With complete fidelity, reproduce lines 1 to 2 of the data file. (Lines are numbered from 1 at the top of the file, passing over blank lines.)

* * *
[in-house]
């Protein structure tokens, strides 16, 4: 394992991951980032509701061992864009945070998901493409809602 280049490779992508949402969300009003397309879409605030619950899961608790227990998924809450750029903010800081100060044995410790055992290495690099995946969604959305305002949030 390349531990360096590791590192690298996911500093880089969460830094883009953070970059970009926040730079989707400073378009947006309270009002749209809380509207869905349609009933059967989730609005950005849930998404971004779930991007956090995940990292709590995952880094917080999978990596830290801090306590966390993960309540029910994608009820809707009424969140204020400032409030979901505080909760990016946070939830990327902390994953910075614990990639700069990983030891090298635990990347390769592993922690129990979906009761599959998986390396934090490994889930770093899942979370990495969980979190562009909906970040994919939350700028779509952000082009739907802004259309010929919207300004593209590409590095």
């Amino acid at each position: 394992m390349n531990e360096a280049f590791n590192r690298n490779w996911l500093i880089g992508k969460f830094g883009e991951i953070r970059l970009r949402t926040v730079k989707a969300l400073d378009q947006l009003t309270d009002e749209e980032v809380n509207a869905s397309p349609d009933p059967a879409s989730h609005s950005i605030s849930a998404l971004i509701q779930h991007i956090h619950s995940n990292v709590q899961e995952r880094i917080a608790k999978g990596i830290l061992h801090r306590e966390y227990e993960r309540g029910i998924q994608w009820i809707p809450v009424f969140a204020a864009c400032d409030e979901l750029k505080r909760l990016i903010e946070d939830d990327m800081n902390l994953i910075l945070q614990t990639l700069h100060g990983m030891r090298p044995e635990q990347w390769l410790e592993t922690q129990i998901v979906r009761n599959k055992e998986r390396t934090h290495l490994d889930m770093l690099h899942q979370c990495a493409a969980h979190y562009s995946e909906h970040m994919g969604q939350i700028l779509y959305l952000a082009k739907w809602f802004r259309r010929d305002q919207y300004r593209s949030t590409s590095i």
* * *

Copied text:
[in-house]
């Protein structure tokens, strides 16, 4: 394992991951980032509701061992864009945070998901493409809602 280049490779992508949402969300009003397309879409605030619950899961608790227990998924809450750029903010800081100060044995410790055992290495690099995946969604959305305002949030 390349531990360096590791590192690298996911500093880089969460830094883009953070970059970009926040730079989707400073378009947006309270009002749209809380509207869905349609009933059967989730609005950005849930998404971004779930991007956090995940990292709590995952880094917080999978990596830290801090306590966390993960309540029910994608009820809707009424969140204020400032409030979901505080909760990016946070939830990327902390994953910075614990990639700069990983030891090298635990990347390769592993922690129990979906009761599959998986390396934090490994889930770093899942979370990495969980979190562009909906970040994919939350700028779509952000082009739907802004259309010929919207300004593209590409590095």